Early signs of improvement boost market expectations
Early signs of improvement
Fed cattle trade started early last week with some light trade on Tuesday in the Corn Belt and better volume followed on Wednesday when the bulk of the week’s business was completed at prices steady to $1 lower than the previous week. Cattle traded in the Corn Belt at $129-130 dressed while Nebraska feedlots moved cattle in a range of $81-84 and $130 dressed. Texas traders sold cattle at $84 live while Kansas traded at $83 live and $1.32 dressed. Colorado traded light numbers at $84 live.
Boxed beef prices last week saw some signs of improvement and perhaps the early indication of improving demand, according to Livestock Marketing Information Center (LMIC) analyst Erica Rosa, who noted that packers have been able to stabilize cutout prices over the past week while increasing movement and keeping harvest levels mostly steady. Those factors are all positive for cattle producers. One additional positive is the steady decline in carcass weights which is allowing for better movement of cattle out of feedlots.
"Feedlots in most areas are very current with their inventory right now," said Rosa. "They have done a good job in the southern Plains and as a result, they’ve been able to trade at higher prices because the supply of cattle is tight there right now."
In fact, there have been reports in recent weeks of buyers procuring cattle in the North for shipment to plants in the southern tier for harvest, which is supportive to cattle prices in the north as well. With lighter carcass weights, packers shouldn’t be able to reduce kill levels much if they hope to meet the improving demand.
Rosa noted that export levels, particularly with the weak U.S. dollar, have been showing signs of improvement in recent weeks which has been supporting some of the end meats. Retailers have also been gearing up to feature roasts following the Thanksgiving holiday, adding further support. Middle meats will find additional seasonal interest going into December as well, she said. All of those factors have been helping to support boxed beef prices over the past two weeks.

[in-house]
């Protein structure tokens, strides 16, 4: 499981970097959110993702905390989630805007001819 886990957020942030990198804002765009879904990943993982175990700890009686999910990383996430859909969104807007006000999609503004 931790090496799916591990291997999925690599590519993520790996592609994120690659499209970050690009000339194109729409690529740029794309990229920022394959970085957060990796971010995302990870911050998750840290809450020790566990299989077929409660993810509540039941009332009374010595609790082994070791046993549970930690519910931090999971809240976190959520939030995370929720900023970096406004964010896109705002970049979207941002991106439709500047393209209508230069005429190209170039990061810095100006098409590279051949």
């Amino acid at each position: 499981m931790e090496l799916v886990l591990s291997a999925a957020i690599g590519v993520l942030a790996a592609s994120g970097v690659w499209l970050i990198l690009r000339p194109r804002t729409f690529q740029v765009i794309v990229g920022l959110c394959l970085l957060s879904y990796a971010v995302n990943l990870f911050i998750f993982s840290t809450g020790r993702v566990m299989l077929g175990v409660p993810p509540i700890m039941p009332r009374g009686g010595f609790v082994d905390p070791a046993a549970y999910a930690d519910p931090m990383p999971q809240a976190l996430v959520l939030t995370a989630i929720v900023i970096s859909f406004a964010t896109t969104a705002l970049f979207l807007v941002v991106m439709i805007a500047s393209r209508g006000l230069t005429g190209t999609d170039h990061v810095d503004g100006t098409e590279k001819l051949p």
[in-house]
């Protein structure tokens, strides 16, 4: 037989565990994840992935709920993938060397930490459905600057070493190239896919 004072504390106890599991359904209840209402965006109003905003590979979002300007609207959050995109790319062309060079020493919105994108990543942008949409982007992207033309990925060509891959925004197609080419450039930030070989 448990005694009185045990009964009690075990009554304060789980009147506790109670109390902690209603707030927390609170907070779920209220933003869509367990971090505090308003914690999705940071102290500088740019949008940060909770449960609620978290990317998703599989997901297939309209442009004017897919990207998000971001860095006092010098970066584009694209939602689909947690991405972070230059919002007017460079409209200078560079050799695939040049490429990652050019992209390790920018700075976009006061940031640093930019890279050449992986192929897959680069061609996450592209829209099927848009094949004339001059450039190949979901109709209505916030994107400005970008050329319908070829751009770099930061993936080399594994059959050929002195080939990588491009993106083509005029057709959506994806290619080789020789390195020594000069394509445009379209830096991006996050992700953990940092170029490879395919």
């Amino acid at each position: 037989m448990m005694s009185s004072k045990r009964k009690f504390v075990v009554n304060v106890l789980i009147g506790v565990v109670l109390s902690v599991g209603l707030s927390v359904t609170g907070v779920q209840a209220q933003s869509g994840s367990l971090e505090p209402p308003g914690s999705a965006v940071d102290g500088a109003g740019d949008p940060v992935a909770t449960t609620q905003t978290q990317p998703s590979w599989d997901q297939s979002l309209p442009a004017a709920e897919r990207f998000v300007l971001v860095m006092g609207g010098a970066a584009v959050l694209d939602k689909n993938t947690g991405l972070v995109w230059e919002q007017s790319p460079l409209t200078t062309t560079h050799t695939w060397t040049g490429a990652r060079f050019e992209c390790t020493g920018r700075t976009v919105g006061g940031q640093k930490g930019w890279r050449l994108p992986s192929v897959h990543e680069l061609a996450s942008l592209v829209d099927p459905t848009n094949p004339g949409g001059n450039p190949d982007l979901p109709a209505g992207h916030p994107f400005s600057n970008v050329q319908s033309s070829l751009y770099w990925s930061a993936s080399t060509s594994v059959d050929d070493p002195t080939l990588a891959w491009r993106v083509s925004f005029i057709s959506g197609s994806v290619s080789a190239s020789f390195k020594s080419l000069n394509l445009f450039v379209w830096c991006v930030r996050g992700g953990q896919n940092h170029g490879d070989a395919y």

Competing meats have also been helping to steady the market, Rosa noted. She said there are indications that spot buying by retailers has been strong with more than 200 loads of Choice product trading last week, lending support to the cutout price.
"Poultry producers have worked through their heavy supplies and pork producers are also starting the process," she said. "That’s going to be supportive of beef prices going forward."
All of these factors point to better cash cattle prices in the future if they hold into next year. The current state of feedlot marketings is a result of lower placements for the past year-and-a-half and recent improvements in the average daily marketing rate. The cattle on feed report, due out last Friday, was expected to show a dip in marketings for the month due to one less slaughter day, however, Rosa noted that LMIC expected that marketings would be down 2.9 percent as a result of fewer slaughter days.
"However, if you look at average daily marketings, which evens out the differences in slaughter days from month to month, we expect the average daily marketing rate to be 1.2 percent above last year’s level," she said.
Going forward, the placement level is expected to be supportive of the market. Rosa noted that there are still reports of feeder cattle on grass that could change the picture slightly, however, LMIC projects that placements for the month will fall from last year’s levels by 1.6 percent. The group projects on feed numbers to total nearly 1 percent above last year’s Nov. 1 tally.